Prosperity is something that most people dream of, but that doesn’t mean we’re all dreaming of the same situation. One of the great things about prosperity is that you can define what it means to you right here and now. But the definition of prosperity doesn’t only change from one person to the next. It can also change for each of us several times throughout our lives. What may seem like a huge financial windfall in our 20s might seem like little more than pocket change just 10 years later.
Why does that matter? To find out, we conducted a study aimed to see how Americans view prosperity. Even though individual definitions of prosperity are subjective, Americans have some similar ideas about what it means and how they can achieve it. Here is what we learned.
Why Defining Prosperity Feels Complicated
Our recent study, The Pursuit of Prosperity, uncovered some interesting viewpoints that Americans hold about the different ways they define prosperity.
When thinking about living the lives they want, nearly all Americans (87 percent) place importance on reaching certain financial goals, such as having money in a savings account (69 percent), being able to provide for others (64 percent) or being financially successful (59 percent). This suggests that prosperity isn’t just about financial success; it’s also about the freedom to make choices and live the life you envision for yourself.
There are many things that may shape your ideas of what prosperity is and how to reach it. In fact, nearly half (46 percent) of Americans who have yet to achieve prosperity cite demographic factors as barriers to living the lives they want. These factors can include the family you’re raised in, the area of the country you live in and even the stage of life you’re currently in.
Another factor that plays an important role in how we view prosperity is the specific generation demographic that we fall into. Three prominent ones are the Baby Boomers, Generation Xers and Millennials.
Breaking Down Definitions by Ages
The Pursuit of Prosperity Study found that Baby Boomers, Gen Xers and Millennials all have their own distinct opinions on what they need to live prosperous lives. For example:
- Younger generations (ages 18–37) are more likely than their older counterparts (age 54+) to feel like the economy makes it difficult to make money (62 percent vs. 53 percent) or become prosperous (60 percent vs. 53 percent).
- Millennials (27 percent) are more likely than Gen Xers (20 percent) or Boomers (16 percent) to choose to make less money in exchange for the chance to be their own bosses.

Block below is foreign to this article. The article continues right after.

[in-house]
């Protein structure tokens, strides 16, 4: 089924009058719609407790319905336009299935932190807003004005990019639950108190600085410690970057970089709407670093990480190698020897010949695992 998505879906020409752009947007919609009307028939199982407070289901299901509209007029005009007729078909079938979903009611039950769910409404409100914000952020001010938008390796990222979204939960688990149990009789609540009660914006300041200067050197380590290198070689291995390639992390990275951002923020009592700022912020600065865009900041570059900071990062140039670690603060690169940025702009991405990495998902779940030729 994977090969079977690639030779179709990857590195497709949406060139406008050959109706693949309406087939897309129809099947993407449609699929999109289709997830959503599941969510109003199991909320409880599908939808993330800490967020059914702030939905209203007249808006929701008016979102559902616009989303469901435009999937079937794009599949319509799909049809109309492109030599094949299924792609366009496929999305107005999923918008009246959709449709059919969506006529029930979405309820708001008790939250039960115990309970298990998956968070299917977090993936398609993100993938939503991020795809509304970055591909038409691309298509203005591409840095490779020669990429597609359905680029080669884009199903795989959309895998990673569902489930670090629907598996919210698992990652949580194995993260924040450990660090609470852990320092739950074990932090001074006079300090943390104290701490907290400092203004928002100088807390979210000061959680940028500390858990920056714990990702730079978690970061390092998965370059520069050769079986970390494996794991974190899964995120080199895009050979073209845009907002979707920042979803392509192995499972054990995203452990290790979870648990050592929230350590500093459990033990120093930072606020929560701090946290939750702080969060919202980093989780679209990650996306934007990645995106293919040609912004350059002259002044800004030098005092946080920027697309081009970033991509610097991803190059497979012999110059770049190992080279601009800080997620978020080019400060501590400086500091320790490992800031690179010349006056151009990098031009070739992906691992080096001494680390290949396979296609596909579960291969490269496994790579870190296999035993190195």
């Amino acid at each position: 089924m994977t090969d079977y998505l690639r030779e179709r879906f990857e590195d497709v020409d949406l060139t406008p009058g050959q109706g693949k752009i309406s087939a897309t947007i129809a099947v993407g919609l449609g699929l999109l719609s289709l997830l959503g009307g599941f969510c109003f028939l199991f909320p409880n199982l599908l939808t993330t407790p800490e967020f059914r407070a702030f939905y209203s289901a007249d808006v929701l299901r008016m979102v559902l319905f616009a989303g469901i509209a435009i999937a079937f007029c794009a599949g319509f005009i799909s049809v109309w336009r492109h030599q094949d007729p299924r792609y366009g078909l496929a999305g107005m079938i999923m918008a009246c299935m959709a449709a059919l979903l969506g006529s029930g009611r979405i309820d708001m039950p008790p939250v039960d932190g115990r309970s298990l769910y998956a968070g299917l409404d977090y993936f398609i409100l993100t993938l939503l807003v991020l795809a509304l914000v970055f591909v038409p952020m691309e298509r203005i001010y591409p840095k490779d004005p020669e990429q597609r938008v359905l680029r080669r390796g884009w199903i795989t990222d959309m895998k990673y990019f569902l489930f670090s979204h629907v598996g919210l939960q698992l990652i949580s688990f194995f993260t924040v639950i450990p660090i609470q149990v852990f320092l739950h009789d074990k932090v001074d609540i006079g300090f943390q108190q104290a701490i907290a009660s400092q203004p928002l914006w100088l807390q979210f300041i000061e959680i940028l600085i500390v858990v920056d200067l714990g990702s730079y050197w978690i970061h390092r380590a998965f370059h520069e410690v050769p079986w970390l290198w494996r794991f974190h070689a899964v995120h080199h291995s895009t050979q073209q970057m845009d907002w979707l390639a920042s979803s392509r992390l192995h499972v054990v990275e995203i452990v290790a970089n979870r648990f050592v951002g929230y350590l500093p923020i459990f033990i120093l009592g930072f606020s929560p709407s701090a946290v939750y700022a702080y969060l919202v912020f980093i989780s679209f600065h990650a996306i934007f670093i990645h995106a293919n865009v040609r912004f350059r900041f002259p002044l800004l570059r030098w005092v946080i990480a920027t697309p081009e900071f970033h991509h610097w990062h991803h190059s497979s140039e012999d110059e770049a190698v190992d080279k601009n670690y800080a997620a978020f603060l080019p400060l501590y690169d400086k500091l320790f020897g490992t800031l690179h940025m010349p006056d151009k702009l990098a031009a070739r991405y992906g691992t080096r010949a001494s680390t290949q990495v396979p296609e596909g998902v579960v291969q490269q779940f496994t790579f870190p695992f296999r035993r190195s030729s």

- Younger generations (ages 18–37) are more likely than older generations (age 54+) to believe better financial practices will bring them more happiness (52 percent vs. 35 percent) and a greater sense of freedom (51 percent vs. 43 percent).
- Millennials are more likely than their older cohorts (age 38+) to feel they need better-paying jobs (51 percent vs. 31 percent) and more training or development (24 percent vs. 15 percent) to achieve prosperity.
- Millennials (25 percent) and Gen Xers (24 percent) are more likely to say that having financial dependents is preventing them from reaching prosperity. Just 15 percent of Boomers feel that way.
Why Your Perception of Prosperity Matters
How you view prosperity can help determine the way you approach your entire financial well-being. For example, Millennials who associate prosperity with being debt-free may be more likely to make sure their bills are paid on time. They may save their money to spend on experiences they know they’ll enjoy. They might also prefer this more than making impulse purchases or buying luxury items.
On the other hand, Baby Boomers tend to view a comfortable retirement as a form of prosperity. This means they’re more likely to put money aside in savings than to spend it. Many Baby Boomers do this by sticking to a budget, which allows them to save more for the future.
Among all age groups, however, only one in five Americans feel like they have all the tools they need to become prosperous. Seventy-three percent of those who are pursuing prosperity believe they’ll need some sort of financial assistance to reach it. The way you define prosperity can also help determine what kind of financial help you need to reach your goals — whether that’s taking on a side gig, formulating a stricter budget or opening an investment account.
Having clear financial goals and objectives can help you define your own perception of prosperity. Intuit is here to help you get there with products like Mint, Turbo, QuickBooks, and TurboTax. When you’re comfortable with what you’re saving and the way you’re managing your money, you can feel happier and more successful. That, in turn, can encourage you to work harder and reach financial goals quicker.
With a clear definition of prosperity and a plan to get there, you’ll be on the road to enjoying the pride that comes with knowing you’re building a truly prosperous life.